Don’t ya think?
As I scour the internet for job opportunities (public and private sector) in Ottawa and in Halifax… and even a few Toronto, Montréal, and Edmonton (I reeealllly don’t want to move to Edmonton!) options, I find myself taking part of the hiring process at Company A. For the first time ever, I interviewed someone for a job…
When my HR Manager first approached me last Friday with an unsolicited résumé, I started having the cold sweats and heart palpitations. Cue emotional meltdown in the wheelchair bathroom stall. I had been under the impression that I would have a little more time (possibly even the summer) to figure out my next steps. Obviously as a temp I know that eventually my placement must come to an end. The best possible ending in my mind would occur a month or so down the road after I have received a job offer for a policy position with a federal government department of course… but an ending nonetheless. I was not expecting to be asked to review a résumé and sit in on an interview in a week’s time.
The fire under my butt was lit.
Instead of wallowing in my own sorrow and panicking about how I would pay my bills. I did what I do best.
I got organized.
I printed off every job posting I could find; three-hole punched them, highlighted the closing dates, and filed them accordingly in a 3-ringed tabbed binder. This action alone made me feel a little more in control.
So when I had the chance to discuss the intentions of the HR Manager early this week, I was already feeling a little bit better. It was a relief to find out that Company A was still thinking the process of hiring a new administrative assistant would take some time, and that they valued my contributions to the company enough to want to provide me with a reasonable amount of time to find my own footing in the job search process. In the meantime, my job is to continue whipping this place into organizational shape, and fulfill my own professional goals by taking advantage of the expertise available to me.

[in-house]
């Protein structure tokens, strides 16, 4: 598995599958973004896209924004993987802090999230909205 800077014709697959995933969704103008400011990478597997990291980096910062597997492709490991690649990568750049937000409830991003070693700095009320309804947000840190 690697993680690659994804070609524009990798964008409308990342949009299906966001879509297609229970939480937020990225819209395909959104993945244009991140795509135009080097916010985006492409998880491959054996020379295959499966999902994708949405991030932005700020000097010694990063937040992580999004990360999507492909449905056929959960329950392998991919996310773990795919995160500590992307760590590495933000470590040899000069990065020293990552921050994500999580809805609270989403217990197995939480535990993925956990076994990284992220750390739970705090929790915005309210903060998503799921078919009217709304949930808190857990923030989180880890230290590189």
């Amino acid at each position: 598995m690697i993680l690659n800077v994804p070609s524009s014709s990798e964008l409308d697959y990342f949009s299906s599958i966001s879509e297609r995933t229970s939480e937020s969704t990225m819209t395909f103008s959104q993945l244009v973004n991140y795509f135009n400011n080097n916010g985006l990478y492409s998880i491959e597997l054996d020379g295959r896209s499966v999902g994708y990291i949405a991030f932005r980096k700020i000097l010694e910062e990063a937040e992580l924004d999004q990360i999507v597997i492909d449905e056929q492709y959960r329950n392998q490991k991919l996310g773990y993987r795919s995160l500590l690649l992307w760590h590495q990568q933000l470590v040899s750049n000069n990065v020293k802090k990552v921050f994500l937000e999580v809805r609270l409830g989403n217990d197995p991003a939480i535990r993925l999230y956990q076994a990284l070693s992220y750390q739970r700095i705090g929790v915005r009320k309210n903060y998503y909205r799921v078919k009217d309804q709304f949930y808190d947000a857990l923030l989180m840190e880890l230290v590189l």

You can’t get a job without experience, and you can’t get experience without a job.
My HR Manager wants to help me expand my skill set while I’m here. This is one of the reasons why she asked me to sit in on the interview this week… But she then went a few steps further. I was asked to help her conduct the interview. I prepared my own questions and helped to interview the candidate. I may have focused my studies on Human Resources, but reading a textbook does not give you practical HR experience. Next she asked me to make a list of my goals and the skills I want to possibly achieve and items I could add to my portfolio while I’m here.
There are people out there that want to help you.
I am lucky to have a wonderful mentor of whom I met and became friends with in December when I travelled to Ottawa for the annual Dalhousie University Faculty of Management Ottawa Tour. She is an inspiration to me as a professional woman working in the Public Sector based not only on her impressive CV but also what she has experienced and achieved in her personal life. I hope that when I eventually move to Ottawa that I will be able to expand our formal and informal mentoring relationship.
I also believe that my current HR Manager has the potential to become a useful professional reference and resource for me throughout my career. I will be making sure to add her to my network, and maintain this professional relationship.
Today we will be conducting reference checks on a candidate for another position and I will also get to take part in the formal job offer process tomorrow; these are invaluable experiences for me at this stage of my professional development and career search process.
While my current career prospects may be pretty thin during this time of budgetary reductions and fiscal constraint, at least for the time being, I am being given the opportunity to build up my portfolio and resume to the point that when the machinery of government finally starts moving again…
I will be ready.